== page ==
Guest opinion: Witnessing the effects of climate change
As a child, I dreamed of skiing in the Olympics. I was raised in the small, historic mountain town of Crested Butte. On snowy winter mornings my family would load up our green ’69 Chevy Blazer and head off to ski races in towns like Vail, Steamboat and Aspen. My older brother and I would race, my mother would coach, and my father would make chili for the team. With limited resources, a scrappy ski club and a gas-guzzling old Chevy, we conquered the Rocky Mountains.
Once out of Colorado, I realized it would take everything I had to climb to the next level. It was going to take more than my father’s chili and the camaraderie of a group of ragtag 12-year-olds to ski onto the world stage. At 18 years old I won the World Junior Championships, and in the spring of 1991 it was my honor to be named to the U.S. Ski Team along with my brother, Chris. The 12 years I spent on the U.S. Ski Team I traveled and competed extensively throughout the U.S. and Europe. It was through these travels that I first developed a sense of our warming world.
I spent my childhood watching ski races on television and pictured a winter wonderland with sportscaster Tim Ryan broadcasting the race in a flurry of snowflakes. To my disappointment I frequently found myself racing on a ribbon of snow flanked by grass and dirt. That was the beginning of my awareness of climate change and the consequences of the industrial revolution.
Fast forward to 2015. I find myself a spectator cheering on Ted Ligety, Lindsey Vonn and Mikaela Schiffrin at the World Alpine Championships in Vail. I’m in a T-shirt on a balmy 60-degree day in February, and I can’t help but be concerned about climate change and the future of skiing.
Fortunately, there are still reasons to be optimistic. As an Olympian, a father and part of the Aspen mountain community, I am happy to celebrate the second birthday of President Obama’s Climate Action Plan. This plan has led to key advancements, including the Clean Power Plan. As the largest step ever taken on climate change, the Clean Power Plan will cut carbon pollution by 30 percent by 2030. It accomplishes this by reducing emissions from power plants — the largest single source of climate-changing carbon pollution, responsible for 40 percent of our emissions.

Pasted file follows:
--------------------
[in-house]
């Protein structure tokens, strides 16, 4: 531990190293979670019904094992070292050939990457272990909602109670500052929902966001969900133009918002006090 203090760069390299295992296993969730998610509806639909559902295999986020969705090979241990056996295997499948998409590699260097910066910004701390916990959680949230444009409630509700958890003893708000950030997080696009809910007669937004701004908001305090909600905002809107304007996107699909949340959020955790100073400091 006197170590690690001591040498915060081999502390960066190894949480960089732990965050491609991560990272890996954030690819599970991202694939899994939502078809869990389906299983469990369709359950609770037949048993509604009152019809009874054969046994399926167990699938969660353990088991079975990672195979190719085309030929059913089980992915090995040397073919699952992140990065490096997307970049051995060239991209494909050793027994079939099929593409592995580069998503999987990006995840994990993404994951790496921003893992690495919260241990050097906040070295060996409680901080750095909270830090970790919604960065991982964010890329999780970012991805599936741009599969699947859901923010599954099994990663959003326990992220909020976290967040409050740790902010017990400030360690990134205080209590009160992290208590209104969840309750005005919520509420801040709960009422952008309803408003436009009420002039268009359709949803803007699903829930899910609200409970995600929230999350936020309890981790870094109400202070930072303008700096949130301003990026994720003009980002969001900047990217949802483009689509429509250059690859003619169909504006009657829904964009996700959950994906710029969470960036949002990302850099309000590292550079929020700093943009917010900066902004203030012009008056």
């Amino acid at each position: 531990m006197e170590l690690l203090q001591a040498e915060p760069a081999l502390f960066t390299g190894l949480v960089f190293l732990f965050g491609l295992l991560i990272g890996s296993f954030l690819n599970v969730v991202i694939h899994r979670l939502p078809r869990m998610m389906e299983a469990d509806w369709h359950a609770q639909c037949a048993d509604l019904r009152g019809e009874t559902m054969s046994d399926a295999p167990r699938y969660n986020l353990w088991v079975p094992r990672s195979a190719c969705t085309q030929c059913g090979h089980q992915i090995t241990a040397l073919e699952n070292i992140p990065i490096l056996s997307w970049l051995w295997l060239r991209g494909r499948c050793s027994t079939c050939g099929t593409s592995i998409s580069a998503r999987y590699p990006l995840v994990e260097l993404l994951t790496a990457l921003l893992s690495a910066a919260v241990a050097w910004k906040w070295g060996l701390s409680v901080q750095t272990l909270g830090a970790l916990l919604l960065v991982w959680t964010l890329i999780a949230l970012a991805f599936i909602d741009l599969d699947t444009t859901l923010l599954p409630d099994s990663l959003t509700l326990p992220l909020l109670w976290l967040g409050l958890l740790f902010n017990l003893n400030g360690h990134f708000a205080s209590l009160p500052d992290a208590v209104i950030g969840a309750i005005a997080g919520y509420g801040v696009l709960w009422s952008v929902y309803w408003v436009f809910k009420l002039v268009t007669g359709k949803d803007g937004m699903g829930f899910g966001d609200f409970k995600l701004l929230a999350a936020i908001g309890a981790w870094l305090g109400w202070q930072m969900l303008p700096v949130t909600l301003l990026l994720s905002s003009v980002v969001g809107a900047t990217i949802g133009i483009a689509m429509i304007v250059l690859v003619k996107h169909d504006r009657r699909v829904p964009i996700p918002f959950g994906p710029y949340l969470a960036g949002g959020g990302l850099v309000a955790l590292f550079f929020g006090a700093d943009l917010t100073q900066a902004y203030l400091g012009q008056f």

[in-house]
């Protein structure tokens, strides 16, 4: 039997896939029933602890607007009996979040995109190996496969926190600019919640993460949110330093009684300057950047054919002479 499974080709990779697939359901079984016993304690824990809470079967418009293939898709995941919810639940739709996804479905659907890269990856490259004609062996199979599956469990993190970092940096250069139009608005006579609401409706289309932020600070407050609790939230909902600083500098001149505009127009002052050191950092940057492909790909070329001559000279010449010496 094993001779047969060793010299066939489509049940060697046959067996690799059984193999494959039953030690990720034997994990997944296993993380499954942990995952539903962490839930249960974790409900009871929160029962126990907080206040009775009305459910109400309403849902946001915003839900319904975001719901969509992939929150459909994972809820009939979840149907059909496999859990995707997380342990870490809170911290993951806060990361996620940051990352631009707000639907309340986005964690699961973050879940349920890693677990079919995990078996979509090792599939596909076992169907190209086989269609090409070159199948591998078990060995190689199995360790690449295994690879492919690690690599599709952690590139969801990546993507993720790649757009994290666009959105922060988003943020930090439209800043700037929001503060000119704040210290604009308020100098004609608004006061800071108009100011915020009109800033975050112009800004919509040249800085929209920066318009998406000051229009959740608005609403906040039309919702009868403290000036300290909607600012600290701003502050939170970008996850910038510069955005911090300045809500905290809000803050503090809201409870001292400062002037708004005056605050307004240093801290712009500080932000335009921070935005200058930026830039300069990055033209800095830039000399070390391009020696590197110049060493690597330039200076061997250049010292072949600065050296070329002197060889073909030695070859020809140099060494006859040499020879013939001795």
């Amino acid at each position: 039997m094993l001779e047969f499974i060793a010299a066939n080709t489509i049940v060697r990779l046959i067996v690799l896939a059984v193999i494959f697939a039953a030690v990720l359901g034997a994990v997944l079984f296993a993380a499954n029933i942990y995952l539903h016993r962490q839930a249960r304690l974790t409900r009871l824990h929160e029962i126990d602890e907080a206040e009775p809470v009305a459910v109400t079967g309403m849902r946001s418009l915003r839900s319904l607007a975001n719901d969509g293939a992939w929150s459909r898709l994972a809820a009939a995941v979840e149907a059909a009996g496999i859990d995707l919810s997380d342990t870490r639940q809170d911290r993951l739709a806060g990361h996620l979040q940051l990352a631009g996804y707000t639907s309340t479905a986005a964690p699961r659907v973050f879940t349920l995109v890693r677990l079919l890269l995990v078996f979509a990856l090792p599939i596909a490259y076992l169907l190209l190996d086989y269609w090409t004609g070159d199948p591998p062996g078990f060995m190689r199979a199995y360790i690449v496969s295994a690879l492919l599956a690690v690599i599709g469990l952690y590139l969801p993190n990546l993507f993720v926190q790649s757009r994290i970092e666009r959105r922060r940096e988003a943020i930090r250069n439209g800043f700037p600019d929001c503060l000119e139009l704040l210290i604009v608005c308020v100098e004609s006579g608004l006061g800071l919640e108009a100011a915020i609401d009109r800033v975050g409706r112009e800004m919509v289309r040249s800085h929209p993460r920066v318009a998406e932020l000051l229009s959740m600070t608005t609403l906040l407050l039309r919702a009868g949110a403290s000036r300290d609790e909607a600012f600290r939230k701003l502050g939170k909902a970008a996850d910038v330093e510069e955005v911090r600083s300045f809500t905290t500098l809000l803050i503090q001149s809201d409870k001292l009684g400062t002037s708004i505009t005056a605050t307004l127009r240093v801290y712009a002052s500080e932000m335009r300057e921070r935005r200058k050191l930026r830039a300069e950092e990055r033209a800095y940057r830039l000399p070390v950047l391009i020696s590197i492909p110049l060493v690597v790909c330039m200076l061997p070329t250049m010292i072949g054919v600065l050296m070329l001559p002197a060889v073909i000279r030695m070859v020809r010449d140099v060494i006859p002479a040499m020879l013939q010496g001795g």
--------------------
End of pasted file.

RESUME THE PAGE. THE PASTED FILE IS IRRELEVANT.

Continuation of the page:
That’s good news for our future. There is nothing that I love more than looking over my shoulder and seeing my two daughters chasing me down the mountain. A special bond is created when you ski with your family, creating memories that will last a lifetime.
But unless we reduce emissions, we are on track to raise temperatures enough to end skiing and snowboarding by the end of this century, according to IPCC projections. Despite all the troubles we’ve seen so far, there is a light at the end of the tunnel. 2015 is an exciting year. World leaders at the United Nations are meeting this December in Paris to finally create an international agreement on climate change. Now that we have a president who is fighting climate change and thanks to the Clean Power Plan, the U.S. can lead.
Now, I’m still pretty hopeful that I’ll be able to walk out my back door and ski here in Colorado until I’m in my 90s, like Klaus Obermeyer. As to what that skiing will look like and how long the ski season will be is another story altogether. I worry that my children won’t be able to count on snow November through April when they’re my age.
For the sake of our communities, our children and our livelihoods, we need a gold medal at the Paris climate talks. More than a competition over who can cut the most pollution the fastest, it is an opportunity for us to come together. The future of skiing and snowboarding depends on it. And it’s going to take more than a killer batch of Dad’s chili to win this one.
Casey Puckett is an Olympic ski racer as well as an ambassador for Snowriders International.
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